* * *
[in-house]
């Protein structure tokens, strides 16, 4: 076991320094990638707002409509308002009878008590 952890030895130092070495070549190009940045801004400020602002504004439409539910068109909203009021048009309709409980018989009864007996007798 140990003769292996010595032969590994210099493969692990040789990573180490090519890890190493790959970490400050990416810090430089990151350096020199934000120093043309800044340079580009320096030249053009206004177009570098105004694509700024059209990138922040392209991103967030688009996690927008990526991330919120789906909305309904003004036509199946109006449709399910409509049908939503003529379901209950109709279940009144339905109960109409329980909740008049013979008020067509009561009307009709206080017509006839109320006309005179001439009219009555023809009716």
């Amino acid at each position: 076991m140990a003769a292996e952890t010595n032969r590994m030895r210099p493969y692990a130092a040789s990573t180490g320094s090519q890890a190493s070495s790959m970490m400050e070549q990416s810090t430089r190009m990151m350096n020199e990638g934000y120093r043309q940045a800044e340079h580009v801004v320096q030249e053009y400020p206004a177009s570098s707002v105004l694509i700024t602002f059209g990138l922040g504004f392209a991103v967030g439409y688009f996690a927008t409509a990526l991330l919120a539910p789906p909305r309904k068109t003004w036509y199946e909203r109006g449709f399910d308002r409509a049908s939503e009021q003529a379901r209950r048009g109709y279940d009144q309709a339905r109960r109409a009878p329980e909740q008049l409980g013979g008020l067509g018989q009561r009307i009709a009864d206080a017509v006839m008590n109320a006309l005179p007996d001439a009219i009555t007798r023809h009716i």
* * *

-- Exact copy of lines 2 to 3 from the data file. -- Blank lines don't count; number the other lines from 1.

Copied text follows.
């Protein structure tokens, strides 16, 4: 076991320094990638707002409509308002009878008590 952890030895130092070495070549190009940045801004400020602002504004439409539910068109909203009021048009309709409980018989009864007996007798 140990003769292996010595032969590994210099493969692990040789990573180490090519890890190493790959970490400050990416810090430089990151350096020199934000120093043309800044340079580009320096030249053009206004177009570098105004694509700024059209990138922040392209991103967030688009996690927008990526991330919120789906909305309904003004036509199946109006449709399910409509049908939503003529379901209950109709279940009144339905109960109409329980909740008049013979008020067509009561009307009709206080017509006839109320006309005179001439009219009555023809009716």
């Amino acid at each position: 076991m140990a003769a292996e952890t010595n032969r590994m030895r210099p493969y692990a130092a040789s990573t180490g320094s090519q890890a190493s070495s790959m970490m400050e070549q990416s810090t430089r190009m990151m350096n020199e990638g934000y120093r043309q940045a800044e340079h580009v801004v320096q030249e053009y400020p206004a177009s570098s707002v105004l694509i700024t602002f059209g990138l922040g504004f392209a991103v967030g439409y688009f996690a927008t409509a990526l991330l919120a539910p789906p909305r309904k068109t003004w036509y199946e909203r109006g449709f399910d308002r409509a049908s939503e009021q003529a379901r209950r048009g109709y279940d009144q309709a339905r109960r109409a009878p329980e909740q008049l409980g013979g008020l067509g018989q009561r009307i009709a009864d206080a017509v006839m008590n109320a006309l005179p007996d001439a009219i009555t007798r023809h009716i």